Fire plays an important role in tropical deciduous forests across the globe. Most fires are deliberately or accidentally set by people. Records of natural lightning-caused fires in tropical deciduous forests exist, but are rare. My colleagues and I have conducted a series of experimental and observational studies on fire and its effects on vegetation in subtropical deciduous forests of central and south India. We have monitored the patterns of tree diversity and size-class distribution in forests that represent varying disturbance histories: secondary forests, plantations, and long-undisturbed deciduous forests.
We examined the effects of fire on diversity and stature of seedlings and juvenile trees. Effects on seedling diversity were simple: seedlings either survived fires, or were killed, with more seedlings surviving in plots protected from fire after 2 years of fire exclusion. The effects of fire on diversity of juvenile trees were less straight-forward. The effects were mediated by a greater proliferation of resprouted shoots, or ramets, in repeatedly burnt forest areas. In plots that were burnt, species composition was biased in favour of those species that could resprout, and these at times produced hundreds of shoots within a small area. Plots protected from fire, on the other hand, had a lower density of ramets. Our study also showed that the relative height growth of juvenile trees and seedlings was adversely affected by fires. Plant growth was stunted, and we hypothesised that this would have a strong effect on the future development of the forest canopy and the understory light environment in these deciduous forest ecosystems. We also found that as little as two years of fire-exclusion was sufficient to have a positive impact on the diversity of seedlings and juvenile trees.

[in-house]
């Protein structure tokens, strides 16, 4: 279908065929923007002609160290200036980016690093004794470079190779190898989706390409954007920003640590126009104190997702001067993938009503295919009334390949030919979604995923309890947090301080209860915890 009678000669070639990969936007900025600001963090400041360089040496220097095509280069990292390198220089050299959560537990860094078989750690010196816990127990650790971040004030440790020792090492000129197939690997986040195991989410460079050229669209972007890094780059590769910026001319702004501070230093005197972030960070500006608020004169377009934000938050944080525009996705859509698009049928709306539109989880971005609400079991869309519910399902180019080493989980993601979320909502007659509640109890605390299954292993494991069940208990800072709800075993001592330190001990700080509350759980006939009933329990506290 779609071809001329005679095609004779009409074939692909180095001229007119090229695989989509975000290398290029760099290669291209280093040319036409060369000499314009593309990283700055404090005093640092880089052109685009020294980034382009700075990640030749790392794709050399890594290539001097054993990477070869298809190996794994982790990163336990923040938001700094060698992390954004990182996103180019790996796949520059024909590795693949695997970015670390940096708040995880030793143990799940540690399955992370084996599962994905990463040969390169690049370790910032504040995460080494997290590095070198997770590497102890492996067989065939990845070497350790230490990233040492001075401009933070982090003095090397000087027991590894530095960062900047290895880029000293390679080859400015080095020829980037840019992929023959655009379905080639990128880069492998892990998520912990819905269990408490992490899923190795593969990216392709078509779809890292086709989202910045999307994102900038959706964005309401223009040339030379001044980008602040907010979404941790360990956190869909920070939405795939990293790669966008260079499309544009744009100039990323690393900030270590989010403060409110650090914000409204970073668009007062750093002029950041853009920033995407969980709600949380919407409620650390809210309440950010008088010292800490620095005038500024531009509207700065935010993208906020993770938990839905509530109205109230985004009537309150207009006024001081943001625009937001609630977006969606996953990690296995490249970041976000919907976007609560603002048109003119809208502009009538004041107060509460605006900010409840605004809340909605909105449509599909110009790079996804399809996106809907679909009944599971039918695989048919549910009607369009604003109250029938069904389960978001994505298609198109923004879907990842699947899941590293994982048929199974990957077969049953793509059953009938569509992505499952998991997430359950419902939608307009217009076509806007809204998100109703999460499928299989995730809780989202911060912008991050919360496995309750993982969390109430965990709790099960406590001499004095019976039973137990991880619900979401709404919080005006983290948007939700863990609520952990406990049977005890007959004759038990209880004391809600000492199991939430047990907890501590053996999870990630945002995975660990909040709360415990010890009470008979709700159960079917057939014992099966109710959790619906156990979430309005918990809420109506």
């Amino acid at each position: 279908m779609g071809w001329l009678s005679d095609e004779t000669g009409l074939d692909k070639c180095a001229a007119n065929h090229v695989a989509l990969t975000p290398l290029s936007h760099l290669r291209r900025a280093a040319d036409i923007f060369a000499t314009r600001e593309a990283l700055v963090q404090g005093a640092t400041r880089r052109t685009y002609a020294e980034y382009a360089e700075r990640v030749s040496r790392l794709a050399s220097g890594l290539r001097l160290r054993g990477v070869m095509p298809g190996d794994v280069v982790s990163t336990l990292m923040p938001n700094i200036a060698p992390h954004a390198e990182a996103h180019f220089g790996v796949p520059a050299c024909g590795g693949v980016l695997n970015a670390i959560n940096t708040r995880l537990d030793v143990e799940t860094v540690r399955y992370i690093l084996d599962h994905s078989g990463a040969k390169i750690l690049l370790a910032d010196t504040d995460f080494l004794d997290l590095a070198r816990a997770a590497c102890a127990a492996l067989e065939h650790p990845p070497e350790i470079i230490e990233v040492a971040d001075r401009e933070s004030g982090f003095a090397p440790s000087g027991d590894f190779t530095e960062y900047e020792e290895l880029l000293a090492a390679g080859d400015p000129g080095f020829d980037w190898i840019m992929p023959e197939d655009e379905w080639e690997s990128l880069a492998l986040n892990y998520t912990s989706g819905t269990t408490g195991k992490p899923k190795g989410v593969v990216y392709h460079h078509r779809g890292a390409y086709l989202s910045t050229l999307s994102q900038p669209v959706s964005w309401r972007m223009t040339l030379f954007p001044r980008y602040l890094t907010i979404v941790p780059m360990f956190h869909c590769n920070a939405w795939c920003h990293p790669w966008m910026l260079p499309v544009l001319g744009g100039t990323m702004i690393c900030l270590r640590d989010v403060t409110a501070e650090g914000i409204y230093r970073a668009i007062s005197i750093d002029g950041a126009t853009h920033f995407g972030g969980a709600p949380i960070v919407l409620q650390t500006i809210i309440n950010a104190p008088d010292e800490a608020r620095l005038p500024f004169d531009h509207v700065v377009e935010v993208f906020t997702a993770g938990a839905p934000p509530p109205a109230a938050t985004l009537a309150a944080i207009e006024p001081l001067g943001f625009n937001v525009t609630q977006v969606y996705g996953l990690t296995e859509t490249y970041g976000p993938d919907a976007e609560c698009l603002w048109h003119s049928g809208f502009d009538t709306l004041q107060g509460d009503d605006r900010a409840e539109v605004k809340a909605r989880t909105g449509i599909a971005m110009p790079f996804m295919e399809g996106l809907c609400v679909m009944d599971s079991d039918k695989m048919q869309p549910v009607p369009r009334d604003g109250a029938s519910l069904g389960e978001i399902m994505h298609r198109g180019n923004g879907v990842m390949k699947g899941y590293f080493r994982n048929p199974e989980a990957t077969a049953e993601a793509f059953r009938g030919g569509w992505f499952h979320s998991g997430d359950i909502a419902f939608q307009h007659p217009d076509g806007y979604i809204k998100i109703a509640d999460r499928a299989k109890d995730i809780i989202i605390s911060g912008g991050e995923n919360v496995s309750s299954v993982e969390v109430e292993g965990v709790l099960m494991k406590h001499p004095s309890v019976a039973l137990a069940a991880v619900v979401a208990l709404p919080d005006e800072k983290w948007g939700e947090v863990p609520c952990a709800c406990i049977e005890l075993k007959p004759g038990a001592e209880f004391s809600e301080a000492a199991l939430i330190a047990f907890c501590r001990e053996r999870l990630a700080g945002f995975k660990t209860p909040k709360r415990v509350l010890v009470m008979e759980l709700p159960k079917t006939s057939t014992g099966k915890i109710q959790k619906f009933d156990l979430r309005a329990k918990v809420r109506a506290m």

Fire eliminated an entire functional group of plants, those that allocated relatively less biomass to roots than to shoots. Examples of these plants included several species of Gardenia, and Stereospermum suaveolens. Biomass allocation in these plants contrasts with allocation by fire-tolerant species such as Madhuca indica, Diospyros melanoxylon, and Terminalia bellerica. We also found that many seedlings died back even when they were not exposed to fire. They died back to the ground in response to drought and sprouted from buried vegetative buds following the onset of the rains. Such seedling dieback followed by successful sprouting suggests that many tree species could be pre-adapted to fire at the seedling stage, sprouting after being burnt to the ground. However, juvenile trees do not show a similar ability to die back in response to drought and sprout, and thus may not be pre-adapted to withstand fires, which top-killed juvenile trees even as tall as 1 metre.
Fire can have important effects on forest structure and diversity in deciduous forests. It is equally important to understand the role of fire in altering ecosystem functioning. For example, research focusing on soil moisture and nutrient dynamics in relation to fire might enhance our understanding of conservation needs in Indian deciduous forests. Deciduous forest plants exhibit an exceptional diversity of structure-function relationship. Plants demonstrate a variety of drought tolerance and drought avoidance strategies, and utilise a range of mechanisms to minimise water loss. Thus the conservation of deciduous forests will not only protect the integrity of species composition but also ensure the maintenance of mechanistic diversity, which is the origin of the diversity of plant functional groups.
Originally published as:Saha, S. and Howe, H.F. 2006. Stature of juvenile trees in response to anthropogenic firest in a tropical deciduous forest of Central India. Conservation and Society 4(4): 619-627.